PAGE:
Wen, the first emperor of the Chou dynasty, expanded and improved the I Ching with the creation of 64 symbols or hexagrams. These reveal in great detail the 64 stages of the universal cycles, just as the sages observed in heaven and on Earth. Each of those hexagrams has:
    • symbolic meaning
    • text (also called "judgment" or "oracle") reveals in symbolic language the meaning of the hexagram. Traditionally, the text is short and is accompanied by comments and interpretations added over the centuries, whose function is to help in the interpretation of its teaching.
    • An image or symbol that carries an additional message, such as a role model or advice to help deal with the situation indicated by the hexagram.

    The I Ching as Oracle in the West

    Despite being used millennia ago by Chinese culture, as an art of divination and order of the natural world and cosmic forces, the I Ching only in the 19th century became known in the West. Later, psychologist Carl Jung saw in this oracle a confirmation of his theories about synchronicity and the subconscious. From here, it became popular, being more and more sought after, offering further advice on some problems and inner development.

    Symbiology and Interpretation of the 8 Trigrams

    Li / Fire

    • Symbolism: The fire, the faithful. It is bright, warm, and limpid, corresponding to beauty and intelligence.
    • Family: Middle daughter
    • Human body: Eyes
    • Representation: Peacock, dry and fragile trees, fiery orange color

    K'un / Earth

    • Symbolism: Earth, the receptive. It is kind and passive, representing the three Yin lines, eternal sustenance, and devotion.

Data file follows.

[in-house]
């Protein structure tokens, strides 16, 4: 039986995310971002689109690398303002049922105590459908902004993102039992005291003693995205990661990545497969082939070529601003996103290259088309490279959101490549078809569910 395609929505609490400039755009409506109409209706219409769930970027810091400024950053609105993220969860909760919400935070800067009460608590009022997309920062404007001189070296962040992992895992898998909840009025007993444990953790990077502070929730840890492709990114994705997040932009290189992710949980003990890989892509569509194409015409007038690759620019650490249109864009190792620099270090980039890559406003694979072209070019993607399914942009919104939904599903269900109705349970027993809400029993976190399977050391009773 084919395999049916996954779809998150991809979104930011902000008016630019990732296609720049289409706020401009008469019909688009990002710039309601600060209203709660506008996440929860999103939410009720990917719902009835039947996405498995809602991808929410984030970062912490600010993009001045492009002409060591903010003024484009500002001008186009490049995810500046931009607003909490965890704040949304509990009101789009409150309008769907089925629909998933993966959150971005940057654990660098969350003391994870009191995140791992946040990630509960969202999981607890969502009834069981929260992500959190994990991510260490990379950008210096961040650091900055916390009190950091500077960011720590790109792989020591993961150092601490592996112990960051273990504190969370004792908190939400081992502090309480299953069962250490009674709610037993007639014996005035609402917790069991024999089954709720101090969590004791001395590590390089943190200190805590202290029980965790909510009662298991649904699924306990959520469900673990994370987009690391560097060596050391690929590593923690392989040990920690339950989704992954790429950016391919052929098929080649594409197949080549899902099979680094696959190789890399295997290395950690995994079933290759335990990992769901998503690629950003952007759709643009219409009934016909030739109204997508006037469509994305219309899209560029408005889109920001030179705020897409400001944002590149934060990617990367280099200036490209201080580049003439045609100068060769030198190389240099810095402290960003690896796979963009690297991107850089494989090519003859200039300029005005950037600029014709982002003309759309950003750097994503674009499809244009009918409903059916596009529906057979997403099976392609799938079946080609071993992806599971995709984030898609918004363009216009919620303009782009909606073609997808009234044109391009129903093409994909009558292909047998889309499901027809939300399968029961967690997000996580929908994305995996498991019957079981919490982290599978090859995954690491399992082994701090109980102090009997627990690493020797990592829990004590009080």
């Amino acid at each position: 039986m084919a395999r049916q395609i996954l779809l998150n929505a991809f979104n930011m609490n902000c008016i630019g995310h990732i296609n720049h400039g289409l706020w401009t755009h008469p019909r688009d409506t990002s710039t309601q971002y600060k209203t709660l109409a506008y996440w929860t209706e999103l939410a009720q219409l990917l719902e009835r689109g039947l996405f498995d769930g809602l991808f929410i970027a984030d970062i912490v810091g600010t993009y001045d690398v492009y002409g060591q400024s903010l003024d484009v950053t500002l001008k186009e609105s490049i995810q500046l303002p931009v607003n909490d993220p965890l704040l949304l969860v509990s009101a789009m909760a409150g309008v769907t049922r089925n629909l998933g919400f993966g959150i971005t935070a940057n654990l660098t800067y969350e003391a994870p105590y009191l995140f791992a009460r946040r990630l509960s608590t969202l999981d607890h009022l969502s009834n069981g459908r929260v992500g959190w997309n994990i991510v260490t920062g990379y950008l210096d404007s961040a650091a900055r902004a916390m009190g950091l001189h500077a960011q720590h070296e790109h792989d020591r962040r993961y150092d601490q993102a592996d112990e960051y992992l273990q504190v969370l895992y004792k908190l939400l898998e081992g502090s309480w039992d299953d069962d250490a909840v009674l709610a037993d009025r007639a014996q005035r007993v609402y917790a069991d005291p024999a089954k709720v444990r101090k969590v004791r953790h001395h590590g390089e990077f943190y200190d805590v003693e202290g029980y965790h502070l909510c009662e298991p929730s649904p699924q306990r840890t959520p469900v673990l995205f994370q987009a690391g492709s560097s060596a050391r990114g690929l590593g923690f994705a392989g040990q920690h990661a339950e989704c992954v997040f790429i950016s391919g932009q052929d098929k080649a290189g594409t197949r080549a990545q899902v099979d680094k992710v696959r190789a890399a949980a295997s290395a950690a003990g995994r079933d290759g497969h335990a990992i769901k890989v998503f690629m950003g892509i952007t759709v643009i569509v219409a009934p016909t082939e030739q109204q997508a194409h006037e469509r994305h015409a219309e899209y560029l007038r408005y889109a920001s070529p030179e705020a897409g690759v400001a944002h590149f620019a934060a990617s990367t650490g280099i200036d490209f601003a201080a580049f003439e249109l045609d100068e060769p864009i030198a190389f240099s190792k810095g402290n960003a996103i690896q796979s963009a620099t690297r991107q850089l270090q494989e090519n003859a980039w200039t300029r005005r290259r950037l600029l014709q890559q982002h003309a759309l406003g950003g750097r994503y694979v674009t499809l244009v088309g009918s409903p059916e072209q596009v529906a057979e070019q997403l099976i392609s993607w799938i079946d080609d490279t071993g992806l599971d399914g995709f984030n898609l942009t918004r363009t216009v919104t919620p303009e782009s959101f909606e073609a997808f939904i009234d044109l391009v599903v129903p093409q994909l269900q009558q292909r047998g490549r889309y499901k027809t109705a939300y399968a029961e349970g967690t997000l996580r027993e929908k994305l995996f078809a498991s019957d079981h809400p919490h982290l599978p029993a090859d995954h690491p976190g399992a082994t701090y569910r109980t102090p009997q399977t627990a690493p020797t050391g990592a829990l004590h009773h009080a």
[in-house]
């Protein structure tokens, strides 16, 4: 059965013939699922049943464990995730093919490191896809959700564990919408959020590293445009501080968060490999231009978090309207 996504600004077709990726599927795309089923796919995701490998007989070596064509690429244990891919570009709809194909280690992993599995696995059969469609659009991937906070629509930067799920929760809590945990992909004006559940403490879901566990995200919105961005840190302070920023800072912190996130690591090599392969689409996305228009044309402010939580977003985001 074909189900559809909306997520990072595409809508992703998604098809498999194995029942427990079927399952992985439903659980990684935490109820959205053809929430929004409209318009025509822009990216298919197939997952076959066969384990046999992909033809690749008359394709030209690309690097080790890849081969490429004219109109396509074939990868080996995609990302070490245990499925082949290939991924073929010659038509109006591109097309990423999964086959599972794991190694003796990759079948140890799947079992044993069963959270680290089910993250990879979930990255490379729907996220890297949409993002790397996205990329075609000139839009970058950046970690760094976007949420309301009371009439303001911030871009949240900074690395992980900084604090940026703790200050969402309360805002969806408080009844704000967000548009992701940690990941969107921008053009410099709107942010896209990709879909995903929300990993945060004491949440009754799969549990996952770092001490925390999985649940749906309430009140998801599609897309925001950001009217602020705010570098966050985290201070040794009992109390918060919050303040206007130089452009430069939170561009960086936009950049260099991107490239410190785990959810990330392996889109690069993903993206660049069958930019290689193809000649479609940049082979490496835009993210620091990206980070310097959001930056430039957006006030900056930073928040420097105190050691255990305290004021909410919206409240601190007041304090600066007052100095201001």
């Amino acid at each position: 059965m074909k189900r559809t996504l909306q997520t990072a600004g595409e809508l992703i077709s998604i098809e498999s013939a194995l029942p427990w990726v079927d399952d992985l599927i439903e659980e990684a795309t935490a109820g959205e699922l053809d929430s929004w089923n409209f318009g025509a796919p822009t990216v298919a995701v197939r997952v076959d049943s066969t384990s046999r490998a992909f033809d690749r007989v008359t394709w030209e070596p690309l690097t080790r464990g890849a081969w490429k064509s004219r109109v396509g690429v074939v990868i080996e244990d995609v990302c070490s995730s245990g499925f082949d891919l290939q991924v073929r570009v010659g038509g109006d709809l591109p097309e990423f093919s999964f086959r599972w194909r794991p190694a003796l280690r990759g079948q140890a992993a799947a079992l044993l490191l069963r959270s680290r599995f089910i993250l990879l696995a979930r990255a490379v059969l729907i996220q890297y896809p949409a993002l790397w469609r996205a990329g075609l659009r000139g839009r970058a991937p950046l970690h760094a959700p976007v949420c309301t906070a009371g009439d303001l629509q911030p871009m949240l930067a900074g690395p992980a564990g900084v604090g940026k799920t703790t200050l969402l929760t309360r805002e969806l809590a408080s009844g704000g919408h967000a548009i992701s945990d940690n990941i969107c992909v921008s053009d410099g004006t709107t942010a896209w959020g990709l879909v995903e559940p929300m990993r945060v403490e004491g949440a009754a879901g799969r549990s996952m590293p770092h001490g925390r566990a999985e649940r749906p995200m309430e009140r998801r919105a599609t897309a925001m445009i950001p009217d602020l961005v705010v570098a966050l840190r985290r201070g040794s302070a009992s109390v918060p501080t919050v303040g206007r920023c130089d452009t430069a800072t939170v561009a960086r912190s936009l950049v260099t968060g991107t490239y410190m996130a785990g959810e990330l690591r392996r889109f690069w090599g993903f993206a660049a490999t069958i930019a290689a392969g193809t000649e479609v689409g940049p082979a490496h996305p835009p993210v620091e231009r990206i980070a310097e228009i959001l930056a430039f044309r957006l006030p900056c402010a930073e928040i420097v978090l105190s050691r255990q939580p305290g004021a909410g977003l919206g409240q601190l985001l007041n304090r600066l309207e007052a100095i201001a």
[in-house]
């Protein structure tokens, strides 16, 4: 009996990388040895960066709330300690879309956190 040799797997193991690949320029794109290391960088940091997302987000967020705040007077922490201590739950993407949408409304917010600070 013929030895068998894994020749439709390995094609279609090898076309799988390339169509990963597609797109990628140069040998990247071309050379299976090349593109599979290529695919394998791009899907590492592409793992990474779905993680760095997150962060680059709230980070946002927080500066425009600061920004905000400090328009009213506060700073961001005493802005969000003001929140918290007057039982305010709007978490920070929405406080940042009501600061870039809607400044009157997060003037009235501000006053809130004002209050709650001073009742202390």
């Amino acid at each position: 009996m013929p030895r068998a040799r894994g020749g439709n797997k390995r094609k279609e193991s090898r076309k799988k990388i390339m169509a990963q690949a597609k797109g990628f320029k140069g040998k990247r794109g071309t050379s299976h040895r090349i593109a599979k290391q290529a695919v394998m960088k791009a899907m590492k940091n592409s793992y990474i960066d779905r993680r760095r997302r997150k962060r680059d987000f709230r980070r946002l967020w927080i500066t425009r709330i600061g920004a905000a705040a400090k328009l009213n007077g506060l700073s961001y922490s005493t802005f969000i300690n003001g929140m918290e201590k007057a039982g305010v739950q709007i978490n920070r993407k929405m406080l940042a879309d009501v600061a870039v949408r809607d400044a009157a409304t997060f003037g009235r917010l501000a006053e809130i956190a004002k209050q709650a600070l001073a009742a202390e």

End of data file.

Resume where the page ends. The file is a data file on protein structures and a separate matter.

• Family: Mother
    • Human body: Abdomen
    • Representation: Black, cow, tree trunk, chariot, which transports everything without making distinctions

    Tui / Lake

    • Symbolism: The lake, the merry one. Affectionate and sensual on the outside, it becomes attractive and inviting. Has a heart as hard as stone
    • Family: Younger daughter
    • Human body: Mouth and lips
    • Representation: Yellow Color, Sheep, Sorceress, Fog, Harvests

    Ch'ien / Heaven

    • Symbolism: The sky, the creator. It is strong and active, representing the three Yang lines' unlimited potential and endurance capacity.
    • Family: Father
    • Human body: Head
    • Representation: White color, horse, ice, fruits of a tree

    K'an / Water

    • Symbolism: The water, the abyss. It is dangerous and reckless, full of hidden risks and whirling erosive forces.
    • Family: Middle child
    • Human body: Ear
    • Representation: Intense blue, pig, wild boar

    Ken / Mountain

    • Symbolism: The mountain, the stillness. He is calm, intelligent, and meditative. Able to pull away and yet hold on tight
    • Family: Younger son
    • Human body: Hand
    • Representation: Purple, dog, hermit, twisted tree on a mountainside

    Chen / Thunder

    • Symbolism: The thunder, the awakening. He is violent and determined, full of spontaneity and excitement.
    • Family: Older brother
    • Human body: Foot
    • Representation: Hot red, dragon, volcanoes, earthquakes, fast-growing reed

    Sun / Wind

    • Symbolism: The wind, the kind and insightful. It is calming, persevering, and fair, characterized by flexibility and strength.
    • Family: Older daughter
    • Human Body: Thighs
    • Representation: Lustful green cat, tiger, tall, graceful trees